It’s mostly consigned to the past, but it increasingly seems to me that the Asian financial crisis of 1997-98 and the attendant reaction of U.S. economic policy makers was the watershed economic event of the present era. The economic handlers of the time, most outstandingly Alan Greenspan, Robert Rubin and Lawrence Summers came as close to the rank of heros as economic policy makers are allowed (“the committee to save the world” in Time Magazine’s famous formulation). During the period 2 July 1997 through 23 September 1998 — the floating of the Thai baht to the deal to bail out Long Term Capitol Management — the Federal Reserve held rates steady at 5.5 percent, then in September, October and November made a succession of impressively restrained off-committee 25 basis point rate cuts. The firebreak held and the U.S. economy got another 24 months of economic growth, crossing the line to become the longest uninterrupted economic expansion in U.S. history in February of 2000. On such a basis is the formidable reputation of Alan Greenspan built.
But the unenunciated strategy of Greenspan, et. al. during this period was to stave off the spreading crisis by converting the vast and voracious American body of consumers into the buyer of last resort for the world. The countries in crisis would be propped up through IMF aid packages, but also through the newly enhanced competitiveness of their goods on the U.S. market. This was accomplished through the aforementioned interest rate cuts, but also at Treasury through the strong dollar policy.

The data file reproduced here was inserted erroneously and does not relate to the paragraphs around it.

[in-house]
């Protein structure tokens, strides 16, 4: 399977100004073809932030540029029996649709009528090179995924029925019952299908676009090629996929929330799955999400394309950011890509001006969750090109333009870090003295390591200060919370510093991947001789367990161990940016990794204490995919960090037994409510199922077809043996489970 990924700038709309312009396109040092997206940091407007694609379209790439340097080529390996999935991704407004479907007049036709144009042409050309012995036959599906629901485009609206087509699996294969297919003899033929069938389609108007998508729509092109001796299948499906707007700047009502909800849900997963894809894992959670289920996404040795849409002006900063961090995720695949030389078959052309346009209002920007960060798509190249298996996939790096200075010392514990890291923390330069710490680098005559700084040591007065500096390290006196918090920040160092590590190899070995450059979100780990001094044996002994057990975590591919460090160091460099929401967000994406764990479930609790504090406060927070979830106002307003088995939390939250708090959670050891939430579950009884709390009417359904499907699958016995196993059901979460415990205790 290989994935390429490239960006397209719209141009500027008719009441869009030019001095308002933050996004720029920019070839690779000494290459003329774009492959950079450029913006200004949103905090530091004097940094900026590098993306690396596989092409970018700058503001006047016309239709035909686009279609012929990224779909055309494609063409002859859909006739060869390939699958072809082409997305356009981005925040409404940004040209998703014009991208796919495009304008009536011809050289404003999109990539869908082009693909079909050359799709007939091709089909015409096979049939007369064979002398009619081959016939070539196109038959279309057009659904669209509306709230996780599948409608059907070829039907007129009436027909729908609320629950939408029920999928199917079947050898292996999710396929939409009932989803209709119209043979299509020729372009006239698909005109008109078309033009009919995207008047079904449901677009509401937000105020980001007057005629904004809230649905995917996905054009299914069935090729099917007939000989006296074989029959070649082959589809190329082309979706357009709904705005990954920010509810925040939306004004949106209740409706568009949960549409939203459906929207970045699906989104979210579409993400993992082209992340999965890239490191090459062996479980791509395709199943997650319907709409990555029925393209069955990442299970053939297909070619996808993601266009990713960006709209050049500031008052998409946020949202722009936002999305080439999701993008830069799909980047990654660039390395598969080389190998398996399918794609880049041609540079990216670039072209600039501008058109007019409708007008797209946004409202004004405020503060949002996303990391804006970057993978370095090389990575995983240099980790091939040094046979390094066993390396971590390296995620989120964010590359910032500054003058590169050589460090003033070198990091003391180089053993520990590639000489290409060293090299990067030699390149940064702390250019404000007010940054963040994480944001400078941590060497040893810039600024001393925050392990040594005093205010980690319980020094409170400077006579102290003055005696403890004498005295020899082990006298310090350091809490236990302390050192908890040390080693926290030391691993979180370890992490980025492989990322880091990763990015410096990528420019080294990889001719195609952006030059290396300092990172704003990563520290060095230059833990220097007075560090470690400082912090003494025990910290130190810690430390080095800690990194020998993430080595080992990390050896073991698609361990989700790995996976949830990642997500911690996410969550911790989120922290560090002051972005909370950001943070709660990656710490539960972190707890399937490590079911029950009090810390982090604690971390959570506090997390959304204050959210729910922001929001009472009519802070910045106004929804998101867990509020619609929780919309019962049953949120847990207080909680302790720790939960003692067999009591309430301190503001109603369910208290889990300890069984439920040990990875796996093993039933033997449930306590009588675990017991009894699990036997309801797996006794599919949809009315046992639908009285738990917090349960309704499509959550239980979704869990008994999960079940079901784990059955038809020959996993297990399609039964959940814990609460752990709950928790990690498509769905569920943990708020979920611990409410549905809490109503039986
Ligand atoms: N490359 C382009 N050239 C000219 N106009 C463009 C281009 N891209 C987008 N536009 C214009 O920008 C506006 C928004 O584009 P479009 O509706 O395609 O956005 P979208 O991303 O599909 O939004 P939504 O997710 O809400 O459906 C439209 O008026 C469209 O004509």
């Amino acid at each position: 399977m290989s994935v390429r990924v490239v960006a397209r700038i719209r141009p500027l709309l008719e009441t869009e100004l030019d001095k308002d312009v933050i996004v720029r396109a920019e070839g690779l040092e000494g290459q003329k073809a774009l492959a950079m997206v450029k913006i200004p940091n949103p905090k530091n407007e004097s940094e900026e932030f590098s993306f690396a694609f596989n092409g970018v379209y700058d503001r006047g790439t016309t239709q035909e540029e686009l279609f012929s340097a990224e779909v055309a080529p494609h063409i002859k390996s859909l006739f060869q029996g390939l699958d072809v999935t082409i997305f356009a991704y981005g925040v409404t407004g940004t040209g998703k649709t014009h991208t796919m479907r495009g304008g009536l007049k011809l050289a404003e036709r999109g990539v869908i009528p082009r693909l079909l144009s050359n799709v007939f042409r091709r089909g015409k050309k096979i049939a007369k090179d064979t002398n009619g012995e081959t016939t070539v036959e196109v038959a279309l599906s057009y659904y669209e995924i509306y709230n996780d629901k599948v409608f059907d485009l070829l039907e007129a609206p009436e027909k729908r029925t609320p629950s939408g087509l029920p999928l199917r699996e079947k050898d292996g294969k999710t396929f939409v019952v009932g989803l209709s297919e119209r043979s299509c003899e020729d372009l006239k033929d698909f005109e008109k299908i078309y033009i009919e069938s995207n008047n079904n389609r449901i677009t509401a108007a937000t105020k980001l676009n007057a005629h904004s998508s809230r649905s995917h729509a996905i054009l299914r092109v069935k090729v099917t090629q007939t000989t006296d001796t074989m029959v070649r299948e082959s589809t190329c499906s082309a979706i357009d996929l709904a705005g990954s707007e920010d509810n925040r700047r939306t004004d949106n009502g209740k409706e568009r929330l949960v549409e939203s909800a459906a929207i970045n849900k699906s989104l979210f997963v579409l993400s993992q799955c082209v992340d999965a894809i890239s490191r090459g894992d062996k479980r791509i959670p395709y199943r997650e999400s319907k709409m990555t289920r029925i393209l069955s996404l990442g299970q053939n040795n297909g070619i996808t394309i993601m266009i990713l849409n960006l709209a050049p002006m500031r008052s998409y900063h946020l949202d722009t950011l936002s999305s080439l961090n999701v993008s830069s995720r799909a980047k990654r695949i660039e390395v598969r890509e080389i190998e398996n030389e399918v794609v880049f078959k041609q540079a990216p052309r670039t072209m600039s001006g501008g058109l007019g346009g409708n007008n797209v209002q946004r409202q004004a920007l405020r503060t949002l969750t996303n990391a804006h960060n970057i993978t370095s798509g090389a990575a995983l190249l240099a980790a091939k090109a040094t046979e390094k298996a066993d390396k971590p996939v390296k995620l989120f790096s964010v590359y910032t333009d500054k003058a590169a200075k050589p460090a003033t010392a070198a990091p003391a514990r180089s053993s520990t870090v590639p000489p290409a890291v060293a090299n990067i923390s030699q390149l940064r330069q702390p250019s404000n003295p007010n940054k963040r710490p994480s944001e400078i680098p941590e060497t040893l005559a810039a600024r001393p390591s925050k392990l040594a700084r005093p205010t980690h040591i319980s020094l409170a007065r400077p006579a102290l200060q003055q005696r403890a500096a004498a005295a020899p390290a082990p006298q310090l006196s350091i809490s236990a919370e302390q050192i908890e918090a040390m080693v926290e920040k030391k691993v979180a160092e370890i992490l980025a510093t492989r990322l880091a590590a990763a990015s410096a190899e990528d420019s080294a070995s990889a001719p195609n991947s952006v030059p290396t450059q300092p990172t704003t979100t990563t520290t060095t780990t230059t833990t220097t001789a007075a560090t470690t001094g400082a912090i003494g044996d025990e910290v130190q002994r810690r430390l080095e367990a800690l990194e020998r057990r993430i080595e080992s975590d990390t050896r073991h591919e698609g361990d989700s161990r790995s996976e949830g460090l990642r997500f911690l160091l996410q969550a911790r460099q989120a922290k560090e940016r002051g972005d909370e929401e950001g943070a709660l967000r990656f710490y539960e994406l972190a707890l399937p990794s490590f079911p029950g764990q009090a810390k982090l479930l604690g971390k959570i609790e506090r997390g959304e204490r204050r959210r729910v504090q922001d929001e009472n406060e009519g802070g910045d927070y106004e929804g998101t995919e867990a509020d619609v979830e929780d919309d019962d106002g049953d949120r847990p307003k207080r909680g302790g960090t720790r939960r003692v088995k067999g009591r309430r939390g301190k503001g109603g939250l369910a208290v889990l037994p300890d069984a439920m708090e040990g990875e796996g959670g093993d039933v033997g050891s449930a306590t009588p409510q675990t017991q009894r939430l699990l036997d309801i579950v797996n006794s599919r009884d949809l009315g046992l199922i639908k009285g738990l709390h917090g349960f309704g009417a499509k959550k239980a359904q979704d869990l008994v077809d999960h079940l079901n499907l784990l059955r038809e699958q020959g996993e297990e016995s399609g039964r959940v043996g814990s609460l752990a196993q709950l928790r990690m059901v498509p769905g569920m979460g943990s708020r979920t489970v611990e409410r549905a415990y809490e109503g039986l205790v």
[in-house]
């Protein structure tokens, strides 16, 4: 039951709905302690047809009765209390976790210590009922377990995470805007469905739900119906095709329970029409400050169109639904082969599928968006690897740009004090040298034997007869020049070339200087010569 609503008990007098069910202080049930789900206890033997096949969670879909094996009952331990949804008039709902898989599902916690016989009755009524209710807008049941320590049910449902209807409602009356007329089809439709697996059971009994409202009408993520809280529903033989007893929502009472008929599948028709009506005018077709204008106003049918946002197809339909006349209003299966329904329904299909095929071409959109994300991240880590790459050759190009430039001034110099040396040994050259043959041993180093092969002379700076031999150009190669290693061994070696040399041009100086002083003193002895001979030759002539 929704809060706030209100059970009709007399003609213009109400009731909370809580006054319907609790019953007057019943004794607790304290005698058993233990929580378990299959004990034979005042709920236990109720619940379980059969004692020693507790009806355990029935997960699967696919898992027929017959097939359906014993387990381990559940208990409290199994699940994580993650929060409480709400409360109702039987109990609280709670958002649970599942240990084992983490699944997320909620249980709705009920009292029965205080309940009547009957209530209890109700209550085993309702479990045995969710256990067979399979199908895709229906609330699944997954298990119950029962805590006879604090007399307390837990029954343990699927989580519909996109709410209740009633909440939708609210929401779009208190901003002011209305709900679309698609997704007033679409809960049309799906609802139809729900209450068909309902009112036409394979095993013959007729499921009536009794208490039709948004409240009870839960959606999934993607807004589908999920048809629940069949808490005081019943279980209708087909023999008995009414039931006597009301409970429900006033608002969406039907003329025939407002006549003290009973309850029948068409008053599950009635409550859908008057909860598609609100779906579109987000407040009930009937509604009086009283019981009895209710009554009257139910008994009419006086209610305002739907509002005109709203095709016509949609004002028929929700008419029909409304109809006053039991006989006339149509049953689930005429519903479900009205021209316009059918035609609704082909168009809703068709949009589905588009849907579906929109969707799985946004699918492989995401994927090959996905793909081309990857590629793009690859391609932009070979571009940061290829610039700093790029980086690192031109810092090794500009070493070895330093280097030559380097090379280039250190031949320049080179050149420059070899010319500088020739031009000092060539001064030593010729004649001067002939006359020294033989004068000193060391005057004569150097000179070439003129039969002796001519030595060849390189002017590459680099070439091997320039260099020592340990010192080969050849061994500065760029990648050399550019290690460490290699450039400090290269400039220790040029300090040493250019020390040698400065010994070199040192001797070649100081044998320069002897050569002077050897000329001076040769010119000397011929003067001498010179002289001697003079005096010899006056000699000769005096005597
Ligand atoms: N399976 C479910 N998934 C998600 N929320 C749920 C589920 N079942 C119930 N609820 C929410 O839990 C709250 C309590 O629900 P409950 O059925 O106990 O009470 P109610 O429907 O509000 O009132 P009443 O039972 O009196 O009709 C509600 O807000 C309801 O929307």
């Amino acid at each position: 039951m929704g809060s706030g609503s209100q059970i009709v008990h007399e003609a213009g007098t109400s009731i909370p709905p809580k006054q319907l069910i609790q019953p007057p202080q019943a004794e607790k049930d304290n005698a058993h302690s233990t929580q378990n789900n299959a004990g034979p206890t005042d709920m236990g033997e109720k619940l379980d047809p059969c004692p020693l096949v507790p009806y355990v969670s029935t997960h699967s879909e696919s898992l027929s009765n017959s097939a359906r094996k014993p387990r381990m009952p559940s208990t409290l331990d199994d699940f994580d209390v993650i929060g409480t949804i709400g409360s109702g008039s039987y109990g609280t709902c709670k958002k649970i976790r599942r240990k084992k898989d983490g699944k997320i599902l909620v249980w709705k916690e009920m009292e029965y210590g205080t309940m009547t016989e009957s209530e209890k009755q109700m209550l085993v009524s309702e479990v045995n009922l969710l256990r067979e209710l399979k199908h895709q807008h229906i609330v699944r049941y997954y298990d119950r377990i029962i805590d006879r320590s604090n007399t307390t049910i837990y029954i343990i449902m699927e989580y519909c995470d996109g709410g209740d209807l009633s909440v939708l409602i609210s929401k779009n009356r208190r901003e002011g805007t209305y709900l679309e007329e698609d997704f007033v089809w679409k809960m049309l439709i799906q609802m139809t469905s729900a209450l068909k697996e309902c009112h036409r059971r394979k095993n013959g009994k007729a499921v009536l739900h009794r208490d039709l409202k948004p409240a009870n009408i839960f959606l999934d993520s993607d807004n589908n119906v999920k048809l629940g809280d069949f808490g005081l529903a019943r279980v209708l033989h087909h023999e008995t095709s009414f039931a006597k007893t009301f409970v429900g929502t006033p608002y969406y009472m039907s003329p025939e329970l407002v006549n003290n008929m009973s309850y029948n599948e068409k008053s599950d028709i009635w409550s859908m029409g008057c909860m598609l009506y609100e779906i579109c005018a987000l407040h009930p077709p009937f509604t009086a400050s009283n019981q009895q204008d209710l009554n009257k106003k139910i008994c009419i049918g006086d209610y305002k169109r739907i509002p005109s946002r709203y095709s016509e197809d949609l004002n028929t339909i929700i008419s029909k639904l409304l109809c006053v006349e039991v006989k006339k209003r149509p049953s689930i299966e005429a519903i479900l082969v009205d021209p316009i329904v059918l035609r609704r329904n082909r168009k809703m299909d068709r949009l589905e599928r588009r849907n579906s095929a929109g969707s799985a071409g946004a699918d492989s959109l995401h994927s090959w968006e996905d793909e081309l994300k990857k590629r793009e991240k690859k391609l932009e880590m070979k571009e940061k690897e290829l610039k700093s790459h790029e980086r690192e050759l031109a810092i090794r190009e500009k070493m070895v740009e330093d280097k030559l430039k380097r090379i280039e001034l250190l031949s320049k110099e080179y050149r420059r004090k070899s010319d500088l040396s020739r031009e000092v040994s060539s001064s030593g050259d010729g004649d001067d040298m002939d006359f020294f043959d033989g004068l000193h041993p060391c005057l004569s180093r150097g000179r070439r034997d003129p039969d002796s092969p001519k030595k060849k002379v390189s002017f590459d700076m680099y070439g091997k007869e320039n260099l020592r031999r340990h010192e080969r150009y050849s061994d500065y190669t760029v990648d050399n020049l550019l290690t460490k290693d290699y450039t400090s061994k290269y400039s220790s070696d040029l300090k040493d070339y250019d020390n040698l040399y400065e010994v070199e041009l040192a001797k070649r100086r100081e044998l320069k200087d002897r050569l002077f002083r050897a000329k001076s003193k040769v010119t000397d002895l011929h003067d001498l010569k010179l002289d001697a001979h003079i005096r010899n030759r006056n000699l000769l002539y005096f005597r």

The broadest mechanism by which interest rates work is through home mortgages. As interest rates decline they set off a wave of home loan refinancing, liberating spending previously sunk into housing costs. That combined with the (psychological) wealth effect of the stock market and a historic credit binge came together in the person of the American consumer to pull the world back from the brink. A glance at the above graph of the trade deficit shows that 1997 was the inflection point.
In so far as the way that the U.S. opted to combat the global spread of the anticipated “Asian contagion” was to transform the U.S. consumer into the buyer of last resort through loose credit, the collapse of the housing market bubble is the continuation of, or the knock-on effects of the Asian financial crisis of 1997-98. It could only be postponed, not avoided; transformed, not stopped. Old wine in new bottles.
It was fairly apparent to most observers during the late 1990s and 2000s that the Federal Reserve was struggling to stave off a crisis and did the best that it could, but was merely kicking the can down the road. There was plenty of commentary at the time that the Fed was merely letting pressure off one bubble by inflating another. And inside the Fed they were fully aware that this was what they were doing, but they had to deal with the crisis at hand and figured that they would cross the bridge of the iatrogenic consequences of their policies when they came to them.
In this sense the ultimate cause of the present economic crisis is a structural imbalance in the world economy that has a tendency to generate crises. One portion of the world, the developing, produces without consuming and as a result experiences a glut of savings. The other, the U.S., consumes by borrowing the surplus savings of that other portion of the world. Witness the current account deficit of the United States with China and the strategic fallout thereof. The problem is political-economic in nature and the ultimate solution lies in the realm of politics, not behind the scenes financial wizardry.